With the end of the year approaching fast, it’s a good time to think about all the great current resources and capabilities that we, as designers, have at our disposal. Of course there are a multitude of websites, assets and tools that make our lives better, but here are 10 that helped me make this year rich with creativity:
- Portfolio: Dribbble (dribbble.com)
This is a great website for designers around the world to “show and tell” their work, and for anyone to get inspiration. Like Pinterest, it allows you to save designs for later reference and share with others.
- Portfolio: Behance (www.behance.net)
Behance is a well-known portfolio website for designers. You can display your work for free and search for inspiration in a variety of categories. The website also allows you to link to other sites, like LinkedIn, giving any projects you upload more exposure and making them easy to share.
- Inspiration: Pinterest (pinterest.com)
This is easily my favorite place to go to find inspiration, and is also probably the most well known website on this list. Pinterest’s popularity stems not just from the vast resources and people contributing, but from the ease of use and organization it allows every user.
- Inspiration: Logo Pond (logopond.com)
This site is exclusive to logos and branding. It focuses on what makes a strong design. Logo Pond allows you to search by terms, browse randomly or upload your own experimental and client work, making it useful in a variety of ways.
- Blog/Resources: Web Design Ledger (webdesignledger.com)
Web Design Ledger is a good resource for both web and graphic design articles and tutorials. It has a wide range of material in every category, covering everything from how to create new effects in Photoshop to UI trends to “3 Reasons Why You Shouldn’t Hate Comic Sans.”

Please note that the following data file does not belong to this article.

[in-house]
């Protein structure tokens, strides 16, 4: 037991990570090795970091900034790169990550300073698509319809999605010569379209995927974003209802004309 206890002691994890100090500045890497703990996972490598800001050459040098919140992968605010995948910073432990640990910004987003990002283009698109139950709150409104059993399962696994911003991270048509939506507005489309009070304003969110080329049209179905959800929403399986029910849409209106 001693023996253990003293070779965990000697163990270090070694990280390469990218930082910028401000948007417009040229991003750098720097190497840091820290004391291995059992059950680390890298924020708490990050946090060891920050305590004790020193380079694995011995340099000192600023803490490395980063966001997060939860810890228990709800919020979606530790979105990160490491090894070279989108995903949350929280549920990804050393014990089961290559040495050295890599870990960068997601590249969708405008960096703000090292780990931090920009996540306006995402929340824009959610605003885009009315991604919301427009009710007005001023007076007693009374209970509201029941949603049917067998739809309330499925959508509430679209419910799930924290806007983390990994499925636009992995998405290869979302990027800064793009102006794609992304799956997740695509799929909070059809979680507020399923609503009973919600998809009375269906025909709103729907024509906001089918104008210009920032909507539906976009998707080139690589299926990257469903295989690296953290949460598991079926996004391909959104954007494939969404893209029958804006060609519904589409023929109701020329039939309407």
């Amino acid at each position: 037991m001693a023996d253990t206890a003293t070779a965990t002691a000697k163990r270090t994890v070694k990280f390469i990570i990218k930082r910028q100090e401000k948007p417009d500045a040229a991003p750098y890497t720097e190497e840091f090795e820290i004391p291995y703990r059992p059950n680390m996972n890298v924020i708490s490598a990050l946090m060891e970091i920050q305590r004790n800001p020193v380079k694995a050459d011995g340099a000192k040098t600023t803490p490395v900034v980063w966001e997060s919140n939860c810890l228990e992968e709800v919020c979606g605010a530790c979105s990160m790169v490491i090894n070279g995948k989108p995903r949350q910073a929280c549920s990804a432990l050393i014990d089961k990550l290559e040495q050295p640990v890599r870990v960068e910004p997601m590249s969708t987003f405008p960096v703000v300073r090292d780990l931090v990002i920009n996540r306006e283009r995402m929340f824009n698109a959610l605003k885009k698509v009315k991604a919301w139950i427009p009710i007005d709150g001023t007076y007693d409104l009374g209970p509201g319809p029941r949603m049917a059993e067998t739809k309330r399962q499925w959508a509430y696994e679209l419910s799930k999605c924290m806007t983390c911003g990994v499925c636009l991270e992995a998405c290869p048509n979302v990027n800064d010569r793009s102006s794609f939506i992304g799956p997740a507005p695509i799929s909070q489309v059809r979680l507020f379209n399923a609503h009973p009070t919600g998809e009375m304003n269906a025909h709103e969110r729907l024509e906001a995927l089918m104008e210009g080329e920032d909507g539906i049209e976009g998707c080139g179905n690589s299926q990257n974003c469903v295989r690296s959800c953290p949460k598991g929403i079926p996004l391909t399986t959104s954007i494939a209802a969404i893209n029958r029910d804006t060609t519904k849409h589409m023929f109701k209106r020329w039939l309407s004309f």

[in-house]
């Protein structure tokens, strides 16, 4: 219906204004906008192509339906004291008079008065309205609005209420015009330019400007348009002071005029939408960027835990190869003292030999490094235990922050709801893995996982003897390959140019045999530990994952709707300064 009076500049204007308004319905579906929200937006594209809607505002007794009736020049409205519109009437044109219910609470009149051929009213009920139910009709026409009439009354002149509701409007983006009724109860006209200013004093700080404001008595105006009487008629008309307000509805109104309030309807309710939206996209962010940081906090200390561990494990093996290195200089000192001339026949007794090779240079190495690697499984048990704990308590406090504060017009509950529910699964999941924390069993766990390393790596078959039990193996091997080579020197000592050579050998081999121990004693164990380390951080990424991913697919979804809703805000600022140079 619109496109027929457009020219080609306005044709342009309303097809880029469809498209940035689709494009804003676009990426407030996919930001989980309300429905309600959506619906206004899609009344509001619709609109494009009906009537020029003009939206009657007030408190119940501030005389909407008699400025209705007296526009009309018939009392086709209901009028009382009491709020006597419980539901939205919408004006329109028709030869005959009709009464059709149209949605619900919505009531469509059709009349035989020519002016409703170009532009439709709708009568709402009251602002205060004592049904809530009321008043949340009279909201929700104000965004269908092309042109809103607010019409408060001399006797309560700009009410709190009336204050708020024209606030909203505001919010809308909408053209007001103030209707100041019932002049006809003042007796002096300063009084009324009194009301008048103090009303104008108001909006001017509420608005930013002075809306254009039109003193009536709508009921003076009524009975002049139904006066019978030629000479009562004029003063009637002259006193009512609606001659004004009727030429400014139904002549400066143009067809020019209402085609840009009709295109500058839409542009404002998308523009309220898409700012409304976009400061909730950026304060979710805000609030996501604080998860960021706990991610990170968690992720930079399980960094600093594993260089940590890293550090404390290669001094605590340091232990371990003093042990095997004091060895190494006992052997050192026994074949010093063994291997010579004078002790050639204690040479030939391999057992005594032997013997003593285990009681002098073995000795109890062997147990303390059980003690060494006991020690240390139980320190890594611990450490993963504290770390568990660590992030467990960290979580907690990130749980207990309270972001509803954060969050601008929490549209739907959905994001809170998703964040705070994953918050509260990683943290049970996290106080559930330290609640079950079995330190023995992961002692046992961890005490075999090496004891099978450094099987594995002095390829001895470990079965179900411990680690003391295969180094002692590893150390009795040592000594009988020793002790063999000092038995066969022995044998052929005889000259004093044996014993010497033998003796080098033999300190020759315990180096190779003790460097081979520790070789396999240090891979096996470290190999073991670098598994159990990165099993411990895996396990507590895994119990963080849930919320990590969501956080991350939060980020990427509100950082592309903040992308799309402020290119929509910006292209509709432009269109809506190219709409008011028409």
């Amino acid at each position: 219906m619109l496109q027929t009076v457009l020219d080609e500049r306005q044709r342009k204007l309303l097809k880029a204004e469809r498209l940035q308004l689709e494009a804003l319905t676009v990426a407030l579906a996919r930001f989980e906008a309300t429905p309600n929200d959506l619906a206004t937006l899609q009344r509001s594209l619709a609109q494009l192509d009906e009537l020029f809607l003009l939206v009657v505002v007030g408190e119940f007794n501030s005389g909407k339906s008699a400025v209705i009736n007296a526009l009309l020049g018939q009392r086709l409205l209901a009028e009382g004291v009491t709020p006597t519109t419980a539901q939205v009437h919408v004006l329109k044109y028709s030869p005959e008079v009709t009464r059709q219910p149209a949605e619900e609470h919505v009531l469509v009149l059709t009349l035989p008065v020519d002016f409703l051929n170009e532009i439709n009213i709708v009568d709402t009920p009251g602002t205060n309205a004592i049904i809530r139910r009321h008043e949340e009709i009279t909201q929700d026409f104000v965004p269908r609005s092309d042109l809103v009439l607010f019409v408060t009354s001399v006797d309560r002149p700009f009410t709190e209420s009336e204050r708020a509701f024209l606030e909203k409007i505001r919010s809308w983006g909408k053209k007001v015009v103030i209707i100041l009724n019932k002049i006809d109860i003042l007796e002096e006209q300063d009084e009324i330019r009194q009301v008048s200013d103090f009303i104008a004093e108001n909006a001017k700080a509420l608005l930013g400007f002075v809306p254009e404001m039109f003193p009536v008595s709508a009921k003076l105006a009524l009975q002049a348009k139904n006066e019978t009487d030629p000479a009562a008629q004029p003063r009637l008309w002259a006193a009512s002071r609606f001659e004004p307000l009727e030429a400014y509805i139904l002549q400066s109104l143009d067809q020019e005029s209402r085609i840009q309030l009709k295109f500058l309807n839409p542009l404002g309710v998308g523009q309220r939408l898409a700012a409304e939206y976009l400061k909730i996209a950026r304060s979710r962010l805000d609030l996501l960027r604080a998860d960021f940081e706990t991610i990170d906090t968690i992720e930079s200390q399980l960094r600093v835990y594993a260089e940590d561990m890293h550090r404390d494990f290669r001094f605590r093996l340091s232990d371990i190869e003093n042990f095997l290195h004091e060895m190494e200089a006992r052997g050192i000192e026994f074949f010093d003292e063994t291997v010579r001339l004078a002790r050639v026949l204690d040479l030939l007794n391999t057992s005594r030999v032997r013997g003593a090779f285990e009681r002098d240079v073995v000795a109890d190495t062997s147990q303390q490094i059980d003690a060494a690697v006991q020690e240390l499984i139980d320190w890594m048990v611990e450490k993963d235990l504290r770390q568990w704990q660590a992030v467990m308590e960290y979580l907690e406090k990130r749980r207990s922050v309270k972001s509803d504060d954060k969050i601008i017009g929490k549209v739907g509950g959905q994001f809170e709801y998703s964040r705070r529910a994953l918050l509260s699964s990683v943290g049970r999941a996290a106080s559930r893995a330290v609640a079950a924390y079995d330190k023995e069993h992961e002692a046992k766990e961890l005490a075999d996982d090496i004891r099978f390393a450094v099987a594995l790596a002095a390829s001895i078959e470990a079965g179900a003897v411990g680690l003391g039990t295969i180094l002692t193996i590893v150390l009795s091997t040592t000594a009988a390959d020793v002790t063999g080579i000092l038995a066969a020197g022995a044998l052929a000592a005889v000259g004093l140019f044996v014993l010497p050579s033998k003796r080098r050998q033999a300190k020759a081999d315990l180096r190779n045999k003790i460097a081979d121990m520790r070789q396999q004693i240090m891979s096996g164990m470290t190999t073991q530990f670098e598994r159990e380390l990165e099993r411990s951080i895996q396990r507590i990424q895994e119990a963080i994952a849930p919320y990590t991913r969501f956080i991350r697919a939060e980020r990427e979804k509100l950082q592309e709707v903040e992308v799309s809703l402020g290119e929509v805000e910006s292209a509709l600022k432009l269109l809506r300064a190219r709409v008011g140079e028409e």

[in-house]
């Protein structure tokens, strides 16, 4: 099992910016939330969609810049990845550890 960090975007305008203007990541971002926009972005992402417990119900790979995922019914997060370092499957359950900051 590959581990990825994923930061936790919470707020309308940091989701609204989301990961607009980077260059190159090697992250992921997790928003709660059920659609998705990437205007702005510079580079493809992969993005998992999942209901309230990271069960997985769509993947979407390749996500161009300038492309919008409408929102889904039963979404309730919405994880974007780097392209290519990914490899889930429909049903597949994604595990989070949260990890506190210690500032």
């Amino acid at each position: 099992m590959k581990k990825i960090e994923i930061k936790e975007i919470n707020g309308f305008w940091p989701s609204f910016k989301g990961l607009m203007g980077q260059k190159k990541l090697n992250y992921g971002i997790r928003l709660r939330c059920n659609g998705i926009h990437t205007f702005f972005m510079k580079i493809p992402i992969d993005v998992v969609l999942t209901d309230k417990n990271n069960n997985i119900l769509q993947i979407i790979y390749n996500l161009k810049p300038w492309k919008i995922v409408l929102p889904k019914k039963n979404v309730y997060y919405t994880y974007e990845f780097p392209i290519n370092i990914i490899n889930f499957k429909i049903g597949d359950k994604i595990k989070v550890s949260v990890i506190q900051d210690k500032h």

- Blog/Resources: WebdesignerDepot (webdesignerdepot.com)
This is another great inspiration site with a great blog. One of the unique features of WebdesignerDepot is the “freebie” offers, ranging from fonts and templates to deals on purchasable materials, as well as the latest news from other sources.
- Tool: Content Aware Tool
With the advances Adobe Photoshop has made in recent versions, the Content Aware tool is better than ever. Simply put, this tool allows you to delete or move parts of an image and the program will blend neighboring content to fill the gaps and complete the existing image.
- Tool: Tablet
For those of us that feel more comfortable with a stylus than a mouse, having a tablet option makes things like selections and illustration a lot more fluid, and allows for a totally different style. For example, a stylus can detect the pressure and angle in which you’re drawing, which can mimic how a brush or pen is used in real life. I prefer Wacom, but there are a variety of brands and styles on the market to meet your specific needs.
- Application: Coolors (coolors.co)
This free website helps to create color palettes. Key features include generating random palettes, suggesting complementary colors in an image, allowing you to adjust the hues and saturations … and it saves all of your favorites for later, so you can always go back to a favorite creation.
- Application: Project Naptha (projectnaptha.com)
Typically, the only text that can be selected and copied is that which has been programmed into a site. If the text is part of an image, it is treated like one and can only be saved as a whole image. Project Naptha is a Google Chrome extension that allows you to copy and paste text from any image! Simply highlight the text area and the extension uses an algorithm to determine what the text is so you can copy and paste like you would any text on the web.
It was difficult to choose my favorites, but I hope some of these items help you as much as they have me, and I look forward to what 2017 has to offer!